On October 21-22, the Museum of Contemporary Art Chicago celebrates its 50th anniversary with MCA Hearts Chicago, a free, weekend-long event consisting of programs, talks, workshops, and interactive artist projects that draw on the history of the MCA
Highlights include the opening of the major 50th anniversary collection exhibition, We Are Here, as well as a special guest performance by rapper Lupe Fiasco, and a beer garden with Chicago-inspired cuisine on the sculpture garden terraces.
The MCA's new multi-purpose learning environment, the Commons, opens to the public on Saturday, creating a dynamic public space for risk-taking and open dialogue at the heart of the museum.
Throughout the day on Saturday, pop-up talks by major cultural figures in Chicago, such as rock musician Billy Corgan, notable writer and critic Chris Jones, fashion icon Ikram Goldman, and actress Cheryl Lynn Bruce, take place across all spaces of the museum; in addition to a conversation with singer and activist Jamila Woods in the theater. The day culminates with a museum-wide 'happening' event headlined by rapper, producer, and entrepreneur Lupe Fiasco for a concert in the atrium. The evening also includes Chicago dishes and craft beers in the sculpture garden, as well as DJ sets by CumbiaSazo! and performances by Kaycee Ortiz and theMIND. Visitors are encouraged to attend the evening happening in art-inspired attire.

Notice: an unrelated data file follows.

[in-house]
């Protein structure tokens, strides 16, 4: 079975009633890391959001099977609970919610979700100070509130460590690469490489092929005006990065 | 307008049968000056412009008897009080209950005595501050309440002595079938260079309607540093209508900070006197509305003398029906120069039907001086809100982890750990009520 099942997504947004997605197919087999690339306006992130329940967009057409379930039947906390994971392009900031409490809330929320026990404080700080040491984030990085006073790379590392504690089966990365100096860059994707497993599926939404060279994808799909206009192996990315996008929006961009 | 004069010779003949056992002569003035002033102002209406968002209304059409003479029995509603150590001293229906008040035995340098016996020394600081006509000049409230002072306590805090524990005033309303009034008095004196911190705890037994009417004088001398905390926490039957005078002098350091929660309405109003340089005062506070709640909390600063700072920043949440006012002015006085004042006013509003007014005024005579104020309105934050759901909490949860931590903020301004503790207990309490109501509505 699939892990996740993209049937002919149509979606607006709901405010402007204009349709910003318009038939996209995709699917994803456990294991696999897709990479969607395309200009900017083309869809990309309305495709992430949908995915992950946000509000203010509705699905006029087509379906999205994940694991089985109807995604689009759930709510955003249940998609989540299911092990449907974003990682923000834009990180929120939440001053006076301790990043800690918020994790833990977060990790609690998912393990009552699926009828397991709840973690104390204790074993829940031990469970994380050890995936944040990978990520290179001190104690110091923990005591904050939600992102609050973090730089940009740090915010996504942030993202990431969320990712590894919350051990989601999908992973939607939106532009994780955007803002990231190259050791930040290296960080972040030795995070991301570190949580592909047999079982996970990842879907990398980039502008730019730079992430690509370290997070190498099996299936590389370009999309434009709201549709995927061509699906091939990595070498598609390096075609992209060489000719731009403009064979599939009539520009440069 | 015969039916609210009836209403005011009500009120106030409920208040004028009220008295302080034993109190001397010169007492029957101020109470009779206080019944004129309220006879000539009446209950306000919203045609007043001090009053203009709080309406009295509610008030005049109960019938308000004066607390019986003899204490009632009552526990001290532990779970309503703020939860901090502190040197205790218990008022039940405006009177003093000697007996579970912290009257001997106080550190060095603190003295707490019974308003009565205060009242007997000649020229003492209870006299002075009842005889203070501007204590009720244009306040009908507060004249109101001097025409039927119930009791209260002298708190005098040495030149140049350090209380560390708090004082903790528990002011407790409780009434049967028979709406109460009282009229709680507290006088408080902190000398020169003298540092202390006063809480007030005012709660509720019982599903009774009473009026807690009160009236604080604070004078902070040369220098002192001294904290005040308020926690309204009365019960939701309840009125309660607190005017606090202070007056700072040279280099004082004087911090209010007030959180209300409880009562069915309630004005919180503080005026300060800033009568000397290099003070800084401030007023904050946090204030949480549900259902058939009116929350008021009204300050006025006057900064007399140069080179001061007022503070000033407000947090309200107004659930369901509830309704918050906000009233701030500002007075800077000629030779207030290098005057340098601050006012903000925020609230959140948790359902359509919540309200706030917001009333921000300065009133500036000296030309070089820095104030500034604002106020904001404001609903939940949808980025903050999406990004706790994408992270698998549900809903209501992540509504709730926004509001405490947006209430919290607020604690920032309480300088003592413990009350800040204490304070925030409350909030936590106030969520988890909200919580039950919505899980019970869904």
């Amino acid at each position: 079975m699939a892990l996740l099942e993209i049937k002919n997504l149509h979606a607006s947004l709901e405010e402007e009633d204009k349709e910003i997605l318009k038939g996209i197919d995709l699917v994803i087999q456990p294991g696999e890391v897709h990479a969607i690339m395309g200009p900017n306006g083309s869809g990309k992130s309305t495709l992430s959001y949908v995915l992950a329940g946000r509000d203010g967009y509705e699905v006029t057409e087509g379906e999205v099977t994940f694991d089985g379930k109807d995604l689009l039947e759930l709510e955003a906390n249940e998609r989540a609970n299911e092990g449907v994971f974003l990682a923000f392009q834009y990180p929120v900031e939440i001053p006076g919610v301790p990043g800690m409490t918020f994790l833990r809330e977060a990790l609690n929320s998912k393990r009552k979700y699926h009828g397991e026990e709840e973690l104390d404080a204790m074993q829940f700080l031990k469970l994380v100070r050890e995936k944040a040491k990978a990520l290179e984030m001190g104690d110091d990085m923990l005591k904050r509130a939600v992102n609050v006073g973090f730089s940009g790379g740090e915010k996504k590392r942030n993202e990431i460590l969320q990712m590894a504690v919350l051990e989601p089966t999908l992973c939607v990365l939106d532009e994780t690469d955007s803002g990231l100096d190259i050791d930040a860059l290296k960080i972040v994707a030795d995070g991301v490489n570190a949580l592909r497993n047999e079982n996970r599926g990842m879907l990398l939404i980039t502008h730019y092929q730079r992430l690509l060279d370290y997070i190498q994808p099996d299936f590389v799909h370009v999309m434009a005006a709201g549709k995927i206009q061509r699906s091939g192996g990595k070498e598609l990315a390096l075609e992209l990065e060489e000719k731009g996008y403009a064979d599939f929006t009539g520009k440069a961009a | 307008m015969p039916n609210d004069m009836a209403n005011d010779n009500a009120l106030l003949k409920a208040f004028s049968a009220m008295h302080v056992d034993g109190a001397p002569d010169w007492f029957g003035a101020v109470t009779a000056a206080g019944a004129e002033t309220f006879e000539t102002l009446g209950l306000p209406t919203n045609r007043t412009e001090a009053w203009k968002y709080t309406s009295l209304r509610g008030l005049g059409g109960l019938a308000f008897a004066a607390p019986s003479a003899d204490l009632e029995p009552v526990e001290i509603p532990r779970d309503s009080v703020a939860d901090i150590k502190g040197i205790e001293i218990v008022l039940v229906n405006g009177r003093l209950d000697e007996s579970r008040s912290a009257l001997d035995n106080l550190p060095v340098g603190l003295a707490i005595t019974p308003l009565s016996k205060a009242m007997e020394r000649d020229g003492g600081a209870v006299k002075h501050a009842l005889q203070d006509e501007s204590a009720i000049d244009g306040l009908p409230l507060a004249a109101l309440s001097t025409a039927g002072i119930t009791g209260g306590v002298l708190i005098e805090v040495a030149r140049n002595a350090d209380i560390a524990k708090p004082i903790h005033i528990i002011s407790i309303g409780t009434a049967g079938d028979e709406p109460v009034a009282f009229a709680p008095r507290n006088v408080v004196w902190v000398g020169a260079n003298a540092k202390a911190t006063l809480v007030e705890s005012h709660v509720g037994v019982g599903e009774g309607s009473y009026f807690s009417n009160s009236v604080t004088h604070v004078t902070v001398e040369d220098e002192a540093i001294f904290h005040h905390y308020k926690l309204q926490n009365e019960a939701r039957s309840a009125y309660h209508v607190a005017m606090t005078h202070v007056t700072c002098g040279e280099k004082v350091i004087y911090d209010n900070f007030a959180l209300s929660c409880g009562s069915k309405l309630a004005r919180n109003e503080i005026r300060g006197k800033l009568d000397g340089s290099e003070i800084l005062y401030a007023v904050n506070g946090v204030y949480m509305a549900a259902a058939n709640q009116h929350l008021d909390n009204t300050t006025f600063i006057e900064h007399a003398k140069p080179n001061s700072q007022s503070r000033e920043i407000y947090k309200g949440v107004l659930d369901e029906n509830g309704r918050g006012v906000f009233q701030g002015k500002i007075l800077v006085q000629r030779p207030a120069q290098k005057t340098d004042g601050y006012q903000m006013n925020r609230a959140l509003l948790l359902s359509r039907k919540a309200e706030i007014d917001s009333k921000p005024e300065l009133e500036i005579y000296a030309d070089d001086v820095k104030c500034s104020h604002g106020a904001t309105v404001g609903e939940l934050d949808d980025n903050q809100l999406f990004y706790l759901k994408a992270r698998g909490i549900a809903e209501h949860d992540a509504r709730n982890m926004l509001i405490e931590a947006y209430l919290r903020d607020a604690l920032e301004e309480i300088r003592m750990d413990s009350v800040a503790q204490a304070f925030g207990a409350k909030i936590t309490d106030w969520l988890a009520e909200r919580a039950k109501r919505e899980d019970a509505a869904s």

Sunday programming honors the MCA's 50th anniversary with a focus on the museum's history and future. The MCA curatorial team engages the public in gallery talks based on the themes in We Are Here, and Chicago artist Alberto Aguilar presents a history of furniture in MCA exhibitions on the museum's front plaza. Inspired by the seminal 1969 MCA exhibition Art By Telephone, in which artists communicated instructions over the phone to MCA curators, local artist Brendan Fernandes presents the dance-based work Art by Snapchat, activating museum spaces with choreography conveyed via social media.
Additionally, a pop-up food truck serves free Iraqi fare on the front plaza for Enemy Kitchen, a project activated periodically throughout the run of Michael Rakowitz: Backstroke of the West. The dishes are served on paper plates that are exact replicas of the ones used in Saddam Hussein's former residence, showing how hospitality--such as a warm meal--can ease feelings of distrust and hostility. Rakowitz's first-ever US museum survey, Backstroke of the West deals with the complex relationship between the east and west, in an effort to close wounds from the mutual tolls of countries at war.
Presented in collaboration with No Small Plans Productions, MCA Hearts Chicago takes place Saturday through Sunday, October 21 to 22, and is organized by MCA Curator of Public Programs January Parkos Arnall.